Houston Matters

Lawsuit Alleges the Way Texas Elects Judges to its Highest Courts is Unfair to Minorities

Last month (July 2016), a civil rights organization sued the State of Texas, arguing the way the state elects judges for the Texas Supreme Court and the Texas Court of Criminal Appeals violates the Voting Rights Act. The Lawyers’ Committee for Civil Rights Under Law filed a lawsuit in the U.S. District Court saying the […]

Photo: Michael Hagerty, Houston Public MediaLast month (July 2016), a civil rights organization sued the State of Texas, arguing the way the state elects judges for the Texas Supreme Court and the Texas Court of Criminal Appeals violates the Voting Rights Act.

The Lawyers’ Committee for Civil Rights Under Law filed a lawsuit in the U.S. District Court saying the statewide election of judges to the state’s two highest courts discriminates against Latino voters.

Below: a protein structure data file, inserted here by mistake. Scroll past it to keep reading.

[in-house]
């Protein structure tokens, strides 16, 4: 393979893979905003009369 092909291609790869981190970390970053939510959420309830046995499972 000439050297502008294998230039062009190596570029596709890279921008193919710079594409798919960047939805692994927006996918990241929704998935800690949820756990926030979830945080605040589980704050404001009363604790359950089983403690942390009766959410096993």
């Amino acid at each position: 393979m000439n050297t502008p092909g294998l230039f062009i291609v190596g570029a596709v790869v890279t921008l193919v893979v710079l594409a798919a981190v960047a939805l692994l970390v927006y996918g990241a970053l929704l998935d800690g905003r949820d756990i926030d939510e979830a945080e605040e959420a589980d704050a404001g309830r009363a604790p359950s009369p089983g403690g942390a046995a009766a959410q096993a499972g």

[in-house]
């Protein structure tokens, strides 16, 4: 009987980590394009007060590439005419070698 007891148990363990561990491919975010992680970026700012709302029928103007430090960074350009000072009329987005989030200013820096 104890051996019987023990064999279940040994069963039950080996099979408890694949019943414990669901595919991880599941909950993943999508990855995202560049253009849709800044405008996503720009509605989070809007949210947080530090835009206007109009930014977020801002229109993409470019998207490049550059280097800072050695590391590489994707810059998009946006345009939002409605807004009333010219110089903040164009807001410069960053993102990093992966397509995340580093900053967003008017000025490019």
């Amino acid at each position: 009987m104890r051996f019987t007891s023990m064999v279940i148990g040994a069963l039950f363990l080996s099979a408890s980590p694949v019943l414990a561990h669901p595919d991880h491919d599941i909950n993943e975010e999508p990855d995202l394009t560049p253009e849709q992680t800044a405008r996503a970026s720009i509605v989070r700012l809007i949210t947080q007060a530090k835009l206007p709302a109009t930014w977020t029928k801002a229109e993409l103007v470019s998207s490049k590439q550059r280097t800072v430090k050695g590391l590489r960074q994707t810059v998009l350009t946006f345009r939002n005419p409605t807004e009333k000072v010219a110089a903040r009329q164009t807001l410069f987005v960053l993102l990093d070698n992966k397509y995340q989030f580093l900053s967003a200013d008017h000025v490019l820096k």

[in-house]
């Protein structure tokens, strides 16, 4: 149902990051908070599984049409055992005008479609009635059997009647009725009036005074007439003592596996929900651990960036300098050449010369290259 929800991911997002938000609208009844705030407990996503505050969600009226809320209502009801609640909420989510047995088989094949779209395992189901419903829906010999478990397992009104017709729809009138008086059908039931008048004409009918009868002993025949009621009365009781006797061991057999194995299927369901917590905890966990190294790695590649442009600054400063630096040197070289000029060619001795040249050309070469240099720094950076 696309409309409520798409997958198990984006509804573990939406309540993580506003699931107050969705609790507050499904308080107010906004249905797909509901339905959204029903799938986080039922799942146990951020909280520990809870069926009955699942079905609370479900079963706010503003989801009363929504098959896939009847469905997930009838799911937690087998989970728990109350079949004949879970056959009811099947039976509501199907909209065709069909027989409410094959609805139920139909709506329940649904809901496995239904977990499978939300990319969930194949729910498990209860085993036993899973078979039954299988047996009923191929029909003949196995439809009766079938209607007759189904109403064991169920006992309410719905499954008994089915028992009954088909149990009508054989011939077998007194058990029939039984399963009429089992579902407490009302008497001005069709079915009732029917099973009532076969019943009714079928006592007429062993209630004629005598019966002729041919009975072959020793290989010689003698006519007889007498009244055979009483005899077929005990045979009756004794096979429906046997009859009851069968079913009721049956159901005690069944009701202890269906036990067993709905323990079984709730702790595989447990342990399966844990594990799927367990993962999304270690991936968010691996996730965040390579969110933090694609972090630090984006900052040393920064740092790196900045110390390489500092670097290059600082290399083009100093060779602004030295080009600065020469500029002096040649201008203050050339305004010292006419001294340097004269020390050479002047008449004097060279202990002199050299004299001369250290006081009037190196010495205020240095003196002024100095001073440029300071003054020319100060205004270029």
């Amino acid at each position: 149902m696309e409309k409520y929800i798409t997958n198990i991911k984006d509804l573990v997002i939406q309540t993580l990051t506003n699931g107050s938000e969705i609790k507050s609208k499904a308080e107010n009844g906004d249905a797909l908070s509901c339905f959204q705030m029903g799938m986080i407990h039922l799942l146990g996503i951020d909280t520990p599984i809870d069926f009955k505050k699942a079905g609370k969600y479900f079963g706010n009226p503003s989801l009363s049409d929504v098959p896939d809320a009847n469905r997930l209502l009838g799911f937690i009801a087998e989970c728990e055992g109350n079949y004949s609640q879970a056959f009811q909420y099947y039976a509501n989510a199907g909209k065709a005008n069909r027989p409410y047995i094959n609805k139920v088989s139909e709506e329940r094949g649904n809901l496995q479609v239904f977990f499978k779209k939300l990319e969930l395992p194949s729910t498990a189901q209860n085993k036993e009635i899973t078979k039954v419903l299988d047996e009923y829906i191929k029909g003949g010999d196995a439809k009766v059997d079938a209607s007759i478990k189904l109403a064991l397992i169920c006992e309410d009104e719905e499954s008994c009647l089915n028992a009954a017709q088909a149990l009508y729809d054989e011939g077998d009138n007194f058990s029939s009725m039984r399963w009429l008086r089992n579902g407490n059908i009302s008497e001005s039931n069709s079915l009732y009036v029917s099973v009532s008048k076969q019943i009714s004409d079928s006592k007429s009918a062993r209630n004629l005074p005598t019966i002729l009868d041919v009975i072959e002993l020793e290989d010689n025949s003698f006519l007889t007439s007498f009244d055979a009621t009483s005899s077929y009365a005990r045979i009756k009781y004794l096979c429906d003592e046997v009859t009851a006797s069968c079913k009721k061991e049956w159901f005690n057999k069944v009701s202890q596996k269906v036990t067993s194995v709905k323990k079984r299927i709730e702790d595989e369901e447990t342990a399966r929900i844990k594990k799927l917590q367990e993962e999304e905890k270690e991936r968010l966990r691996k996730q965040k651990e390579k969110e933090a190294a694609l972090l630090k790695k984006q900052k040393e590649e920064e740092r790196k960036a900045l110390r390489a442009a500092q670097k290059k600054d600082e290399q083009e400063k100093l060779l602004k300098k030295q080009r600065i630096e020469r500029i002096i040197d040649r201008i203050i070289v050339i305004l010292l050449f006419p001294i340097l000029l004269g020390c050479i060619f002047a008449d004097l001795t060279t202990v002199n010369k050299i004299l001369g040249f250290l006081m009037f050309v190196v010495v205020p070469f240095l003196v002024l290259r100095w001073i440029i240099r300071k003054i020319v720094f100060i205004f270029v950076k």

Voters across the state cast ballots to choose which candidates fill the nine seats on the Texas Supreme Court and the nine seats on the Texas Court of Criminal Appeals. The Lawyers’ Committee says that system unfairly affects minorities – and especially Latinos.

To learn more about the case – and what it could mean – Michael Hagerty talked with Mark Jones, political science professor at Rice University, who explains how the current system works and how the plaintiffs in the case would like to see it changed.

MORE:
Voting Rights Lawsuit Filed Over Texas Statewide Judicial Elections (Houston Chronicle, July 25, 2016)
Civil Rights Group Sues Over Texas Court Elections (Austin American-Statesman, July 28, 2016)

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